Tuesday, April 28, 2009


A few months ago I read a neat article about this dad who decided he wanted to create an heirloom for his children. So when each of his four kids was born, he'd go out and buy a Bible, and then devote himself to reading it cover to cover over the next 18 years -- marking it up, taking notes, underlining good verses. Four kids, four Bibles. On their 18th birthday, he'd give them the Bible for their own, hopefully to continue the tradition and one day give to their own child.

I liked that idea, for more than one reason. Personally, I've never read the Bible cover-to-cover, although I have digested large chunks of it. A pastor should read the whole Bible, right? So there's that. And my desperate prayer to God over the past week is that Jeremiah grows up to be a man after God's own heart. A man who avoids the weaknesses and mistakes I've made and becomes something better. I want him to cling to God, to be a strong witness, to crave that relationship. I'm terrified I won't be up to the task of raising him right in that way, that my own faulty nature will be less-than-ideal as a role model for his spiritual life.

So I bought a Bible, started reading, started marking it up. God's a better role model in the end, after all. I want him to read it years from now and see my notes, connect with me in some way, and know that being a Christian for me isn't a hobby but who I am. I hope this heirloom will be complete for him on his 18th, and that he will take it eagerly instead of reluctantly.

Tuesday, April 21, 2009

Jeremiah: Sent By God

Back in August 2008 when my wife told me that she was pregnant with our first child, we had a rough couple of weeks where we fussed and debated and argued and contemplated and fought for our favorite names. She and I have very different tastes when it comes to what we think are cool names (hey, Oz *is* a cool name!), so we settled on the first name that pleased us both for a boy: Jeremiah.

It means "Sent by God", most famously in reference to the great prophet of the Old Testament. Our Jeremiah was sent by God to us yesterday, April 20, and he burst into this world quickly, loudly and triumphantly. I'm perhaps more sappy than my wife, so my tears couldn't stop coming -- this was my son, no small miracle that will take our life in a bold new direction. From his namesake's book, God says, "Before I formed you in the womb I knew you, before you were born I set you apart; I appointed you as a prophet to the nations." (Jer 1:5) That's what I told him this morning, that our Lord knew him from the beginning of time and before, and prepared him to come into this world at the right moment, for a specific purpose in his plan. I'm eager to discover what that purpose may be, and I gave my solemn promise to raise Jeremiah to know the Lord as well as he knows us.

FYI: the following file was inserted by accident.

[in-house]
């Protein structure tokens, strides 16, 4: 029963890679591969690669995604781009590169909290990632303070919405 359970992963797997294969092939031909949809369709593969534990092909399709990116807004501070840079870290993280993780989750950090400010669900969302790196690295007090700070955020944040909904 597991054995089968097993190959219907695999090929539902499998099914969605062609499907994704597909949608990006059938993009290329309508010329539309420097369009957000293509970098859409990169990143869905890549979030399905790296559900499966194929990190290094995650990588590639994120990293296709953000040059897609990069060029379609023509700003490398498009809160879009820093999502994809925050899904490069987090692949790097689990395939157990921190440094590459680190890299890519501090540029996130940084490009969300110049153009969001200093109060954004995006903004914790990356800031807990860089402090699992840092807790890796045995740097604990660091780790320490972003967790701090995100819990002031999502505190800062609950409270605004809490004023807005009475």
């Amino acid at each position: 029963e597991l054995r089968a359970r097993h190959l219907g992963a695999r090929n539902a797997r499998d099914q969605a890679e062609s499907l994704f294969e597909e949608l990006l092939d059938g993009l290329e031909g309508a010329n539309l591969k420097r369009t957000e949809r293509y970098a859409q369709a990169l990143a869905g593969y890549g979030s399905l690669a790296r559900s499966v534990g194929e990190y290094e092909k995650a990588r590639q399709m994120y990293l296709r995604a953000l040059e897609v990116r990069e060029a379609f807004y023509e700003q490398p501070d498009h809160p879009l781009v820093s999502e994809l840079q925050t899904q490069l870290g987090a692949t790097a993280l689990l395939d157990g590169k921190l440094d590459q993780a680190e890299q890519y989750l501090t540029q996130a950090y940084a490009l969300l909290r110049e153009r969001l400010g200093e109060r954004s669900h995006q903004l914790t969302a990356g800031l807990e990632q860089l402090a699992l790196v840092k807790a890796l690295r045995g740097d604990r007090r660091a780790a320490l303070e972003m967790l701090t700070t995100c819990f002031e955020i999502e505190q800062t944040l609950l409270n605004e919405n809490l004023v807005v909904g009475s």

One of my online friends said that they looked up Jeremiah 1:19 -- because he was born at 1:19pm -- and it gives this great testimonial: "'They will fight against you but will not overcome you, for I am with you and will rescue you,' declares the LORD." I know he's going to have hardships and trails and pain in his life, and while I'll try to help and protect in any way I can, ultimately I have to lift him up to God for the Almighty's protection and wisdom.

It's a good day to be blessed, for sure.

Wednesday, April 15, 2009

Inner Beauty

Susan Boyle rocked the world recently with an incredible performance on Britain's version of American Idol. A great singer is a dime a dozen on these shows, but what made this story electric is that, for lack of a better way to put it, Susan is not what most people would consider beautiful or attractive. Watch this clip and observe the reactions of everyone around her:


At first they patronize her, and you can literally see the "eckkk" on Simon's face as she comes out. She's ugly. This will just be sad. She's the poster child for anti-beauty, someone no one would typically look at twice.

And then she sings.

Watch the faces of everyone in the audience, the judges, the back stage guys. They are just floored. In a matter of seconds, their perception of beauty is turned on its ear as she fills the room with her amazing voice. She gets a standing ovation, including from one of the judges.